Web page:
Please Note: This article is written for users of the following Microsoft Word versions: 2007, 2010, and 2013. If you are using an earlier version (Word 2003 or earlier), this tip may not work for you. For a version of this tip written specifically for earlier versions of Word, click here: AutoFormatting a Document.

AutoFormatting a Document

by Allen Wyatt
(last updated February 22, 2014)

Word includes a feature that formats what you type, as you type it. You probably take many of these automatic formatting (AutoFormat) adjustments for granted. Word does things like changing your quotes to Smart Quotes, automatically creating bulleted and numbered lists, and changing the indentation of paragraphs.

This is fine and good for many people, but what if you get a document from someone else and it needs a lot of the "little touches" applied to it? This is where the real industrial-strength AutoFormat feature of Word comes into play. You see, AutoFormat doesn't just work as you type—it also is available, on demand, to format an entire document.

In default installations of Word, the AutoFormat tool is not available on the any of the ribbon tabs. Instead you'll need to add it to the Quick Access Toolbar by following these steps:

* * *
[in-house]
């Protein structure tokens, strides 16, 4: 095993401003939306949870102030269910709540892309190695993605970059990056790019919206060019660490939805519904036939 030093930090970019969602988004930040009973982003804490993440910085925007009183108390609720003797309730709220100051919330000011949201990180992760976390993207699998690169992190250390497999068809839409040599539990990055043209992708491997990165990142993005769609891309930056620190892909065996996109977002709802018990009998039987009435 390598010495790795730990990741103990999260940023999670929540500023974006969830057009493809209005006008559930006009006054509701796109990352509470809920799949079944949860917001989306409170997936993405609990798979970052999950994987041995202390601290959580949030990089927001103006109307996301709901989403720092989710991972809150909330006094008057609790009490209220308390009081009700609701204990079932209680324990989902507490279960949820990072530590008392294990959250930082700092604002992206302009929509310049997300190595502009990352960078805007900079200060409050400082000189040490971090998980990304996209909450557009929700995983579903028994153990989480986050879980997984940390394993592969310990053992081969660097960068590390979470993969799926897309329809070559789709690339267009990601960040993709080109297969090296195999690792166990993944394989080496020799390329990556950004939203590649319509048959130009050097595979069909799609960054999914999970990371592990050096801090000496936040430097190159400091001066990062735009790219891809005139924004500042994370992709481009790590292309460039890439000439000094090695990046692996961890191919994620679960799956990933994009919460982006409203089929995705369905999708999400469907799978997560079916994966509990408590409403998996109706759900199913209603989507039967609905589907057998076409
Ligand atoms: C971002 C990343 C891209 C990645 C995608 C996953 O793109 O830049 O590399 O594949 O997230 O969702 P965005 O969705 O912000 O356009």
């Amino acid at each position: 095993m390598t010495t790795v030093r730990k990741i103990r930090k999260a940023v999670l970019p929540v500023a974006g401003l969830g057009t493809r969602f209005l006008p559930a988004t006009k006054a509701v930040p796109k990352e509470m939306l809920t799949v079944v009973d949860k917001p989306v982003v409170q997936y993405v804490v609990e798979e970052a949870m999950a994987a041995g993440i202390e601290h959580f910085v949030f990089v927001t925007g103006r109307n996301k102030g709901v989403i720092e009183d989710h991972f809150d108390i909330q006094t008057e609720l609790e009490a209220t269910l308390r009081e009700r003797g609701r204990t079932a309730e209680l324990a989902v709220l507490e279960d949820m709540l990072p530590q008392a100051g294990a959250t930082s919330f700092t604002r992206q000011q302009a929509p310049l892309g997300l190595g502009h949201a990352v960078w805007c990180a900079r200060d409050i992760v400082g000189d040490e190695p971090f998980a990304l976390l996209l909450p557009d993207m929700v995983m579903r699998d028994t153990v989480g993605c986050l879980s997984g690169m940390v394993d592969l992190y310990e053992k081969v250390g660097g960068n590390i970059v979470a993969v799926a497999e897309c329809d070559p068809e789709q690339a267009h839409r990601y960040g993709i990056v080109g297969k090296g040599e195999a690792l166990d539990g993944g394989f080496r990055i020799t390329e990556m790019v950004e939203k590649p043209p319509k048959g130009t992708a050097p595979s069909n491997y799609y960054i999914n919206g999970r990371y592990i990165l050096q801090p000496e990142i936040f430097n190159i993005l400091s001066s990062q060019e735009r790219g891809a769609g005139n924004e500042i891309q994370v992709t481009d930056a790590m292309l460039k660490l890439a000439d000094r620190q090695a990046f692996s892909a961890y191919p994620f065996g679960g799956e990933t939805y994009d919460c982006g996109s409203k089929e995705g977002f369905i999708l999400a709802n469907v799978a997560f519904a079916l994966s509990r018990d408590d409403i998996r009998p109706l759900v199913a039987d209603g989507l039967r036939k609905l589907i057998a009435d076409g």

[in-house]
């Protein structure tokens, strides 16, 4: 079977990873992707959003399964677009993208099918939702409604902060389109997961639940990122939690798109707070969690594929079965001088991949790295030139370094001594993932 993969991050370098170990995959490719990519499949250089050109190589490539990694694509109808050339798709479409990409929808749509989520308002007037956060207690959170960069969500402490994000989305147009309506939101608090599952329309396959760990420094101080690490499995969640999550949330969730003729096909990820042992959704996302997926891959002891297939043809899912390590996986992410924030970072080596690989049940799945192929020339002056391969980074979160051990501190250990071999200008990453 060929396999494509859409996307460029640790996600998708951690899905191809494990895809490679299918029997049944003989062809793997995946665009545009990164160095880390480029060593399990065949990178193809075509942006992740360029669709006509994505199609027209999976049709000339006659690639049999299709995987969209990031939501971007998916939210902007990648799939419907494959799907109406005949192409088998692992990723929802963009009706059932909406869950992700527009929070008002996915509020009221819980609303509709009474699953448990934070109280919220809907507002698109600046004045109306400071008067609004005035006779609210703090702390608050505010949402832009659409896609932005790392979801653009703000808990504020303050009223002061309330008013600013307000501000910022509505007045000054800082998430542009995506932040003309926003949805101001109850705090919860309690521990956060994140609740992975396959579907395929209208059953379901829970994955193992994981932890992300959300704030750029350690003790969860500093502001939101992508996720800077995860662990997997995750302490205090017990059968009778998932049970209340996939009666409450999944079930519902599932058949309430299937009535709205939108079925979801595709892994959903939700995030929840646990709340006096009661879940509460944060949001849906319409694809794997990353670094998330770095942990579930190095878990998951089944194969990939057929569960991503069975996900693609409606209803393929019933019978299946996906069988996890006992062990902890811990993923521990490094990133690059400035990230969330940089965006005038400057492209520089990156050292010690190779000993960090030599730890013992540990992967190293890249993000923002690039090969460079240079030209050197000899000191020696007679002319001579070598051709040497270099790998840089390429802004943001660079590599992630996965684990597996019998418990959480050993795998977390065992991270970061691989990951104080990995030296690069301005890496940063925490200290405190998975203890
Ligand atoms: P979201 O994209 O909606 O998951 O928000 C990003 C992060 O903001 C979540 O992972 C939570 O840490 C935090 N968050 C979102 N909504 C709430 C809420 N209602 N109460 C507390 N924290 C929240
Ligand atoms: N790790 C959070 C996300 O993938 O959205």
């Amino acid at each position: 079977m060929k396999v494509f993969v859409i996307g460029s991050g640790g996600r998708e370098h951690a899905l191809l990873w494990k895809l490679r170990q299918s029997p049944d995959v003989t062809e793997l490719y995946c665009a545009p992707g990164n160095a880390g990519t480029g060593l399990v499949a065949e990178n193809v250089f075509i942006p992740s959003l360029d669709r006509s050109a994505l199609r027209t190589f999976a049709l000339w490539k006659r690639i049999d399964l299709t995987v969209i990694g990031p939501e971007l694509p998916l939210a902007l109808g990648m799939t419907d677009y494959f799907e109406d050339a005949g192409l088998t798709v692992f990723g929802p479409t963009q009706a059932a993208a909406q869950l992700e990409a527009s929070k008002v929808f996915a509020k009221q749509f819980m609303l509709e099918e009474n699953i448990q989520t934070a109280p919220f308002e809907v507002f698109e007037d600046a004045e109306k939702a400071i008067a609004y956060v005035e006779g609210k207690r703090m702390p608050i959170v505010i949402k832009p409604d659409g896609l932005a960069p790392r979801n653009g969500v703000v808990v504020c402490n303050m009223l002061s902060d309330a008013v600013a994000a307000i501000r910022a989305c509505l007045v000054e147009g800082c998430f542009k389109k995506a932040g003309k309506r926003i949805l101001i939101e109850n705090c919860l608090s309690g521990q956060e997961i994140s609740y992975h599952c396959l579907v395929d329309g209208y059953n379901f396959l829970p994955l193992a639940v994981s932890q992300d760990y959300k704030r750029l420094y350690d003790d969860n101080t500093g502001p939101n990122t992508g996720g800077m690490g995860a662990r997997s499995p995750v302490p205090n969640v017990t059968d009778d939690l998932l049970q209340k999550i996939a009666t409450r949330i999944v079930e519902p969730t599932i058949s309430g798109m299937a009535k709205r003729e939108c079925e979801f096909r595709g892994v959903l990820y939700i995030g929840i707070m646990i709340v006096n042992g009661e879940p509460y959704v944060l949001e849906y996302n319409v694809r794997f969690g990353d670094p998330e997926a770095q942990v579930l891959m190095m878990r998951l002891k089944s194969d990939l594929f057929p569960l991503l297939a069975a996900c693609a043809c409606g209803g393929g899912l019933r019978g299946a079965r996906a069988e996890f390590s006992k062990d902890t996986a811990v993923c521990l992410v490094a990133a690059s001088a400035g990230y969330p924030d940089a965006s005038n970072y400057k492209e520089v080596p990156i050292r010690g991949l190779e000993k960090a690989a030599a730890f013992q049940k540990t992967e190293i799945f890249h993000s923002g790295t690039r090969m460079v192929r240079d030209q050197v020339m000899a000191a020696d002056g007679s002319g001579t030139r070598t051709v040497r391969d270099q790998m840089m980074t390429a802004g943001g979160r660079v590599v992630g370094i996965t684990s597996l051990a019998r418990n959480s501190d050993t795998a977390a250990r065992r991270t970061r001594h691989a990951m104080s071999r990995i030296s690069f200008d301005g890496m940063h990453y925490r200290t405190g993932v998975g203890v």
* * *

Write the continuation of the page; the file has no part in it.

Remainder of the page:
1. Display the Word Options dialog box. (In Word 2007 click the Office button and then click Word Options. In Word 2010 and Word 2013 display the File tab of the ribbon and then click Options.)
  2. At the left of the dialog box choose Customize (Word 2007) or Quick Access Toolbar (Word 2010 and Word 2013).
  3. Using the Choose Commands From drop-down list, choose Commands Not In the Ribbon.
  4. Locate and select the AutoFormat command in the list of commands.
  5. Click the Add button. The AutoFormat command moves to the right side of the dialog box.
  6. Click OK.

Once you have the AutoFormat tool available on the Quick Access Toolbar, you can apply AutoFormat by following these steps:

  1. Load the document you want to format.
  2. Click the AutoFormat tool on the Quick Access Toolbar. Word displays the AutoFormat dialog box. (See Figure 1.)
  3. Figure 1. The AutoFormat dialog box.

  4. Use the radio buttons to indicate if you want AutoFormat to work without stopping for your input, or not.
  5. Click on OK.

At this point, AutoFormat works its magic and your document is "reformatted" to appear as it would have if you had typed it yourself.

You should understand that it is very unlikely that AutoFormat will do all the formatting you need done. Each document is different, and you should make sure you examine the document after AutoFormat is completed to see if there are any other formatting tasks you need to complete.

WordTips is your source for cost-effective Microsoft Word training. (Microsoft Word is the most popular word processing software in the world.) This tip (12976) applies to Microsoft Word 2007, 2010, and 2013. You can find a version of this tip for the older menu interface of Word here: AutoFormatting a Document.

Author Bio

Allen Wyatt

With more than 50 non-fiction books and numerous magazine articles to his credit, Allen Wyatt is an internationally recognized author. He  is president of Sharon Parq Associates, a computer and publishing services company. ...

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